NEW YORK (AP) — Alarmed by the case of an Ebola-infected New York doctor, the governors of New Jersey and New York on Friday ordered a mandatory, 21-day quarantine for all medical workers and other arriving travelers who have had contact with victims of the deadly disease in West Africa.
The move came after a New York City physician who returned to the U.S. a week ago from treating Ebola patients in Guinea fell ill with the virus. Many New Yorkers were dismayed to learn that after he came home, Dr. Craig Spencer rode the subway, took a cab, went bowling, visited a coffee shop and ate at a restaurant in the city of 8 million.
New Jersey Gov. Chris Christie and New York Gov. Andrew Cuomo said the case led them to conclude that the two states need precautions more rigorous than those of the U.S. Centers for Disease Control and Prevention, which recommends monitoring of exposed people for 21 days but doesn’t require quarantine, in which they are kept away from others.
“It’s too serious a situation to leave it to the honor system of compliance,” Cuomo said.
Those who are forcibly quarantined will be confined either to their homes or, if they live in other states, to some other place, most likely a medical facility, the governors said. Those quarantined at home will receive house calls from health officials. Twenty-one days is the incubation period for the Ebola virus.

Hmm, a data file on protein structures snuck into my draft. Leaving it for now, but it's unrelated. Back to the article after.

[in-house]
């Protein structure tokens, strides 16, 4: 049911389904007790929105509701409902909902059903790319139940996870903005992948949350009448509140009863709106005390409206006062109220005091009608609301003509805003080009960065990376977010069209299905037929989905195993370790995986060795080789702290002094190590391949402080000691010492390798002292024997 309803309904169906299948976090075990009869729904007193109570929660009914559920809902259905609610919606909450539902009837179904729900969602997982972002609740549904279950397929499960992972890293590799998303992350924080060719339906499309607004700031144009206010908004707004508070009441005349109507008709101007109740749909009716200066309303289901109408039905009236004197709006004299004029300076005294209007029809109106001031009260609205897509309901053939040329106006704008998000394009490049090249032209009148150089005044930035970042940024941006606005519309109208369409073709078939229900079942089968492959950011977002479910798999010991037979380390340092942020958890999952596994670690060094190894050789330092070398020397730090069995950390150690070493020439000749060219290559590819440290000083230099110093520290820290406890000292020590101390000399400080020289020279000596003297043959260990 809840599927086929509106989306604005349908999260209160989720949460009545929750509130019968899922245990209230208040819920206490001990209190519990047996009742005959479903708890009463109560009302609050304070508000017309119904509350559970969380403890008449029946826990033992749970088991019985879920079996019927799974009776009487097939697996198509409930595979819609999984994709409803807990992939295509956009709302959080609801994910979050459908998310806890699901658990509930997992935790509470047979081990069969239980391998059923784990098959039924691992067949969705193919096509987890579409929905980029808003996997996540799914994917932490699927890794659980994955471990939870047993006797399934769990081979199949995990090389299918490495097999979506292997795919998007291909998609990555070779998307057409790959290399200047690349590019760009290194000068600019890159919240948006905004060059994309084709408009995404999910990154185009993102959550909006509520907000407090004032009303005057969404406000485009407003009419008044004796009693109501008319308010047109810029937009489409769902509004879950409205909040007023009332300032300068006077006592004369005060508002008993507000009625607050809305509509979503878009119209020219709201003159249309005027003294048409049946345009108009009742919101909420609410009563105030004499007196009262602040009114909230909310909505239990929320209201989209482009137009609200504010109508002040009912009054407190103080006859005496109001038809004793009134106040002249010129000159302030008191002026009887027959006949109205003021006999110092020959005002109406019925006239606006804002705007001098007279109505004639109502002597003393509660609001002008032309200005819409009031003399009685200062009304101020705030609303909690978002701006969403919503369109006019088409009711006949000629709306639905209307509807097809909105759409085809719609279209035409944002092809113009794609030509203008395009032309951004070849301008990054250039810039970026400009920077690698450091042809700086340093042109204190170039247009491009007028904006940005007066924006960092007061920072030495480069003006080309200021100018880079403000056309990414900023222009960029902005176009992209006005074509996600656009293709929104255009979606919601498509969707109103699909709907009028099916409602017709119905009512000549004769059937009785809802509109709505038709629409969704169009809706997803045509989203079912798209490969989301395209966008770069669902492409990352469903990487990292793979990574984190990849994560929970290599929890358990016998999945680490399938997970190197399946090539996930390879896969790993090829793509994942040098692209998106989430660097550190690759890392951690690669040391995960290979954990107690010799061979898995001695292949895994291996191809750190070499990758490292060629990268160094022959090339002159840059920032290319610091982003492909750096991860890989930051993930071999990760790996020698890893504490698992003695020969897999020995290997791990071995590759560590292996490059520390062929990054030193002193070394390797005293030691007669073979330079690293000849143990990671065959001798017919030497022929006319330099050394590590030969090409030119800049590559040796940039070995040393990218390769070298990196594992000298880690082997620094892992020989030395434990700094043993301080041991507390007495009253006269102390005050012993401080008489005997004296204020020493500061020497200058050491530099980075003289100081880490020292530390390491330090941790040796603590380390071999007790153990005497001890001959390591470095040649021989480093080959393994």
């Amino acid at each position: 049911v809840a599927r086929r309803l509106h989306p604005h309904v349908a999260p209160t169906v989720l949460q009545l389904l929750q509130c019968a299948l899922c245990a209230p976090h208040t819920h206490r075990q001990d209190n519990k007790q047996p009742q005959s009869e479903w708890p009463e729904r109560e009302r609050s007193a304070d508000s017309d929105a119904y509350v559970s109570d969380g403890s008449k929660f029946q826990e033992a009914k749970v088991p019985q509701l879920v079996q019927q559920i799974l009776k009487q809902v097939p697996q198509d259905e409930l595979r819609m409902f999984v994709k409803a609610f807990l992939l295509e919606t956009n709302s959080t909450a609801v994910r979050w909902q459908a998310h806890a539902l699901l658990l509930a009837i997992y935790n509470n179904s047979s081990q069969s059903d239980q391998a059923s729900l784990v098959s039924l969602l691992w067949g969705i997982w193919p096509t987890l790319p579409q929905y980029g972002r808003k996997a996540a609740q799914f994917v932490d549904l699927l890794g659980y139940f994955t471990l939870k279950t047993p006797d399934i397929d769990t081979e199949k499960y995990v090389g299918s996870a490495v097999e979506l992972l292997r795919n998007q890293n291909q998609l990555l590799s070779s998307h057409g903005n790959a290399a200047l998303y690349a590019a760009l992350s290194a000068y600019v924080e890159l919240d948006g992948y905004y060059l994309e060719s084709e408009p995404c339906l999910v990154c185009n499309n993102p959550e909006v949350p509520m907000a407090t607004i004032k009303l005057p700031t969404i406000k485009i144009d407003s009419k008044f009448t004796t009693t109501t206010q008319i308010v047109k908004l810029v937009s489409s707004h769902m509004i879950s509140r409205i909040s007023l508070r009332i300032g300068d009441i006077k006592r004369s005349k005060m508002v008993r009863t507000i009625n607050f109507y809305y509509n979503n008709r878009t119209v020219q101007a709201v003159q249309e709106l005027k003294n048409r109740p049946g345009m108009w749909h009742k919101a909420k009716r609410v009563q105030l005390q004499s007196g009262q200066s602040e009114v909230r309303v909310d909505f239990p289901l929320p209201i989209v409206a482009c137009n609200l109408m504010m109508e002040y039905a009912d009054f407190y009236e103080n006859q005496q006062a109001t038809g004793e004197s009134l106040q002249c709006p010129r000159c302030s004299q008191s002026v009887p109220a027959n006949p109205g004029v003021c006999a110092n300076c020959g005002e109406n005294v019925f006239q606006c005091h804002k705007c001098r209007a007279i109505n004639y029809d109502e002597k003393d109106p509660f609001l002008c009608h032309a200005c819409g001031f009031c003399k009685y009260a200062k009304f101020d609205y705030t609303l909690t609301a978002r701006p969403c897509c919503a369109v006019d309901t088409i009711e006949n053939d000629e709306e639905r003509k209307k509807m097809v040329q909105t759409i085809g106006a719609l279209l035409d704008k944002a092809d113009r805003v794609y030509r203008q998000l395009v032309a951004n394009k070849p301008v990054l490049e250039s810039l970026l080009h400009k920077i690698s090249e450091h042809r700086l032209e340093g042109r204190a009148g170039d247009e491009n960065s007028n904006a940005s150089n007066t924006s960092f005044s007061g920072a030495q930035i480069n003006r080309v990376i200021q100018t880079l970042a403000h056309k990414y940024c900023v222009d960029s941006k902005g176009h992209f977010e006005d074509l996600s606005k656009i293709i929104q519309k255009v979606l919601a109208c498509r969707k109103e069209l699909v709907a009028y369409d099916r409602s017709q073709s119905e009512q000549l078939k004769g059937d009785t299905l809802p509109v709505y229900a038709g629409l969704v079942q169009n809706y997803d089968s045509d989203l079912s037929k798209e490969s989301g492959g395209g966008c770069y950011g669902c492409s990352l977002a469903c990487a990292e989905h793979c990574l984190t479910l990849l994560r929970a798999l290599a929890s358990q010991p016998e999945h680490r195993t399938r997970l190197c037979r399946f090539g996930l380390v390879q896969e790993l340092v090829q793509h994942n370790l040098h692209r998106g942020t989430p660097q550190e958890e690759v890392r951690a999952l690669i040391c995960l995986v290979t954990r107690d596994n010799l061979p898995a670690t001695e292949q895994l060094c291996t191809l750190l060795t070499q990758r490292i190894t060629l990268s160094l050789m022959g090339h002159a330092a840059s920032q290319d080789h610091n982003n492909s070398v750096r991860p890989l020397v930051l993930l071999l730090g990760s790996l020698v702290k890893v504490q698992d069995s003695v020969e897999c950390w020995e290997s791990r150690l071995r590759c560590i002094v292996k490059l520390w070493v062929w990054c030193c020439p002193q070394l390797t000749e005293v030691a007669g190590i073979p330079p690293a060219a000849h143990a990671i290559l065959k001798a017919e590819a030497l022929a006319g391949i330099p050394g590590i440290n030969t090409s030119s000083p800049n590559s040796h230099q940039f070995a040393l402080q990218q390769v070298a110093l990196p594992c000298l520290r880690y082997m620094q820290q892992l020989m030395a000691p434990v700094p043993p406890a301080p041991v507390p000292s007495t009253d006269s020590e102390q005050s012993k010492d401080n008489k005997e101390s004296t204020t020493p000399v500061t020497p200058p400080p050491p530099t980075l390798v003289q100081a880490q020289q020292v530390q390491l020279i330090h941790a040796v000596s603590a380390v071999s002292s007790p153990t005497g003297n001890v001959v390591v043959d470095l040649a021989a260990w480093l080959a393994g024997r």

Dr. Howard Zucker, acting New York state health commissioner, said any medical personnel who have treated Ebola patients in the three Ebola-ravaged West African countries — Sierra Leone, Guinea and Liberia — will be automatically quarantined.
Cuomo said anyone arriving from the three countries will be questioned at the airport about their contact with Ebola patients.
The two governors gave no estimate of how many travelers would be subject to quarantine, but Cuomo said “we’re not talking about a tremendous volume of people coming in from these areas,” and added that there are no plans to hire more screeners at airports.
The two states are home to Kennedy Airport and Newark Liberty in New Jersey, both major international portals.
Spencer’s illness led lawmakers on Capitol Hill, scientists and ordinary New Yorkers to wonder why he was out on the town after his return from West Africa — and why stronger steps weren’t being taken to quarantine medical workers.
Health officials said that he followed U.S. and international guidelines in checking his temperature every day and watching for symptoms, and that he put no one at risk. But others said he should have been quarantined — either voluntarily or by the government — during the incubation period.
Well, one State at a time is better than nothing…
A Modest Suggestion:
Medical staff returning from Ebola regions are given an all expenses paid Cruise home on a very nice cruise ship. Fine dining. Pool and sun deck. The works. Just have it take 30 days to make the voyage…